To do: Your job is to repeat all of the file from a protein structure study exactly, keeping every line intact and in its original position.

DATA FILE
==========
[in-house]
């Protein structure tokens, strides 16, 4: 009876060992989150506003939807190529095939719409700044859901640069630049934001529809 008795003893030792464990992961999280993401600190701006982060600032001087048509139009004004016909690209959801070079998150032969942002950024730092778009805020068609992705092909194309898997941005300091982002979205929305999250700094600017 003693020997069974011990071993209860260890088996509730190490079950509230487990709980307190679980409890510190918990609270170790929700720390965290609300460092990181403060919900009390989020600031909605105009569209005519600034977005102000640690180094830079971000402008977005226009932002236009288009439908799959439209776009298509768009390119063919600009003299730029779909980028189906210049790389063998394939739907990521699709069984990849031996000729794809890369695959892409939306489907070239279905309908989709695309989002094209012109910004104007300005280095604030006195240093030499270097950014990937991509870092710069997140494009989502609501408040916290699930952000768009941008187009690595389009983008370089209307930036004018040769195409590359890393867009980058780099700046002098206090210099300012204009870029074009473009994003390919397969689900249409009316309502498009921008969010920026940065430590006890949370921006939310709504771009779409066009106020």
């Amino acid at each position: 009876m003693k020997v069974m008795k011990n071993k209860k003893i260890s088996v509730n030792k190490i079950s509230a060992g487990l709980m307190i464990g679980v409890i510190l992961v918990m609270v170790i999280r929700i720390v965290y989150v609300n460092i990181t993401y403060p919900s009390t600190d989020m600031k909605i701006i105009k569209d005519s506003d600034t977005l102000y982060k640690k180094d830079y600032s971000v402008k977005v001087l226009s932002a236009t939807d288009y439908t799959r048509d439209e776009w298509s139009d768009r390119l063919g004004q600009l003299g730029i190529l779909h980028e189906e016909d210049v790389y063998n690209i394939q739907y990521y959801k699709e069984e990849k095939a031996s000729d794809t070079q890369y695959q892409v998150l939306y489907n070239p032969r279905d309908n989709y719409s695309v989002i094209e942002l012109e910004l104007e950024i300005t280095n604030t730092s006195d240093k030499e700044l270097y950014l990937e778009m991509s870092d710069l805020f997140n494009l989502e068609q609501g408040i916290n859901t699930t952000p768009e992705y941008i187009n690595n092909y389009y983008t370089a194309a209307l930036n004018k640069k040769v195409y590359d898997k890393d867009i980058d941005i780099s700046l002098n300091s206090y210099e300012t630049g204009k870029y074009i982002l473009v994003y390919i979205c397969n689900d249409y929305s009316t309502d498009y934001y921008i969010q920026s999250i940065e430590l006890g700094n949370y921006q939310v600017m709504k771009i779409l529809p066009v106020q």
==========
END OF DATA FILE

[in-house]
């Protein structure tokens, strides 16, 4: 009876060992989150506003939807190529095939719409700044859901640069630049934001529809 008795003893030792464990992961999280993401600190701006982060600032001087048509139009004004016909690209959801070079998150032969942002950024730092778009805020068609992705092909194309898997941005300091982002979205929305999250700094600017 003693020997069974011990071993209860260890088996509730190490079950509230487990709980307190679980409890510190918990609270170790929700720390965290609300460092990181403060919900009390989020600031909605105009569209005519600034977005102000640690180094830079971000402008977005226009932002236009288009439908799959439209776009298509768009390119063919600009003299730029779909980028189906210049790389063998394939739907990521699709069984990849031996000729794809890369695959892409939306489907070239279905309908989709695309989002094209012109910004104007300005280095604030006195240093030499270097950014990937991509870092710069997140494009989502609501408040916290699930952000768009941008187009690595389009983008370089209307930036004018040769195409590359890393867009980058780099700046002098206090210099300012204009870029074009473009994003390919397969689900249409009316309502498009921008969010920026940065430590006890949370921006939310709504771009779409066009106020």
């Amino acid at each position: 009876m003693k020997v069974m008795k011990n071993k209860k003893i260890s088996v509730n030792k190490i079950s509230a060992g487990l709980m307190i464990g679980v409890i510190l992961v918990m609270v170790i999280r929700i720390v965290y989150v609300n460092i990181t993401y403060p919900s009390t600190d989020m600031k909605i701006i105009k569209d005519s506003d600034t977005l102000y982060k640690k180094d830079y600032s971000v402008k977005v001087l226009s932002a236009t939807d288009y439908t799959r048509d439209e776009w298509s139009d768009r390119l063919g004004q600009l003299g730029i190529l779909h980028e189906e016909d210049v790389y063998n690209i394939q739907y990521y959801k699709e069984e990849k095939a031996s000729d794809t070079q890369y695959q892409v998150l939306y489907n070239p032969r279905d309908n989709y719409s695309v989002i094209e942002l012109e910004l104007e950024i300005t280095n604030t730092s006195d240093k030499e700044l270097y950014l990937e778009m991509s870092d710069l805020f997140n494009l989502e068609q609501g408040i916290n859901t699930t952000p768009e992705y941008i187009n690595n092909y389009y983008t370089a194309a209307l930036n004018k640069k040769v195409y590359d898997k890393d867009i980058d941005i780099s700046l002098n300091s206090y210099e300012t630049g204009k870029y074009i982002l473009v994003y390919i979205c397969n689900d249409y929305s009316t309502d498009y934001y921008i969010q920026s999250i940065e430590l006890g700094n949370y921006q939310v600017m709504k771009i779409l529809p066009v106020q």